Accra, March 10 (IANS) Indian universities have embarked on a recruitment drive to attract African students into their institutions.
The Indian universities, through expos, with promises of affordable fees and high educational standards compared to those in Europe and America, are trying to attract African students, Assistant Director of international admissions, Lovely University in Phagwara, Punjab, Nitesh Mahajan told IANS.
Mahajan, who was in the Ghanaian capital Accra, along with other representatives of Indian universities at this year’s Indian Education Expo with over 100 Indian universities, said, African students enjoy the freedom that they expect in any institution outside their country and said: “Indian universities provide much more for the African students in addition to the fact that the fees are affordable.”
He said, Indian higher institutions face a stringent quality assurance mechanism from the statutory bodies including the Universities Grant Commission and the National Board of Accreditation (NBA) as well as the various professional councils.
Organisers of the Expo, the second to be held in Accra said, the studies in India has a personal approach through the Gurukul system where a teacher interacts on one-on-one basis with students in order to help them find solutions to difficulties they faced.
“In addition, India has a large number of international students coming from all parts of the world to pursue their desired careers in Indian institutions. India also make the efforts to help foreign nationals feel at home and help them to integrate with the rest of the students community,” the organisers said.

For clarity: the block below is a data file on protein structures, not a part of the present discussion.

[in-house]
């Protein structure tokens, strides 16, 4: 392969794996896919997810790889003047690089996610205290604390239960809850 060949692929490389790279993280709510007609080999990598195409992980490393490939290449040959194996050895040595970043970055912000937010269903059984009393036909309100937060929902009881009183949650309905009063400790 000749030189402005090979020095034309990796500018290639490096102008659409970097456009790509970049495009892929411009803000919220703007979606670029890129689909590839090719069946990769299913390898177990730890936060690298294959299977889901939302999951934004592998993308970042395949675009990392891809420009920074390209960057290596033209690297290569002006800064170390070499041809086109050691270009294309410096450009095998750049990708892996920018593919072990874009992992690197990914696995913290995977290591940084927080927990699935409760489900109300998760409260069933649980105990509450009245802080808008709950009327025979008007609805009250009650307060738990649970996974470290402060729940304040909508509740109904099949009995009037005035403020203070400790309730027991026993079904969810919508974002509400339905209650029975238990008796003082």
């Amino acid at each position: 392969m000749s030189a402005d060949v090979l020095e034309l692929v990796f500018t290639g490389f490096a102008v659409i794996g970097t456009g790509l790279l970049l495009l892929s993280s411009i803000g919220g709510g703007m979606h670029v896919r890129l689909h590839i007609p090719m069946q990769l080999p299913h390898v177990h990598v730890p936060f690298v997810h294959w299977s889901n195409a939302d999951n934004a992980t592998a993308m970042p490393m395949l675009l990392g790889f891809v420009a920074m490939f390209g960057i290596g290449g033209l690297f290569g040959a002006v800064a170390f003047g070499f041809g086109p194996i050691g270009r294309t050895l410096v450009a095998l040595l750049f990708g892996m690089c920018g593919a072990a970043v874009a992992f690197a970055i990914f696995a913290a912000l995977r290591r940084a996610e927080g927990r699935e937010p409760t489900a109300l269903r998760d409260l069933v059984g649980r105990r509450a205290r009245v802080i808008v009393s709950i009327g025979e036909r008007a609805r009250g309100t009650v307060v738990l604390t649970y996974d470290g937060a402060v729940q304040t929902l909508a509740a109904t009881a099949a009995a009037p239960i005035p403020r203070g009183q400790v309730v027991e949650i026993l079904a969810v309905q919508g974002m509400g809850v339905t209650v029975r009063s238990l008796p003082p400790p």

“India’s higher education is third largest in the world, after China and the United States,” the organisers said, adding that: “The Indian Institute of Technology has been globally acclaimed for their student of undergraduate education in engineering.”
What has turned India into a hub for international higher education is the fact that the universities also provide opportunities for continuing education to those who missed completing school education and higher education.
The organisers said, there about 1.4 million students enrolled at secondary and higher secondary education through open and distance learning.
“At the higher education level, Indira Gandhi National Open University (IGNOU) co-ordinates distance learning and has a cumulative enrolment of about 1.5 million, serviced through 53 regional centres and 1.400 study centres with 25,000 councils,” the organisers said.
“The Distance Education Council (DEC), and authority of the IGNOU is co-ordinating 13 state open universities and 119 institutions of correspondence courses in conventional universities.”
Another feature of Indian education is the fact that, the courses as well as professionals trained in Indian educational institutions are recognised the world over with over 200 of the Fortune 500 companies regularly participate in campus placements in Indian institutions.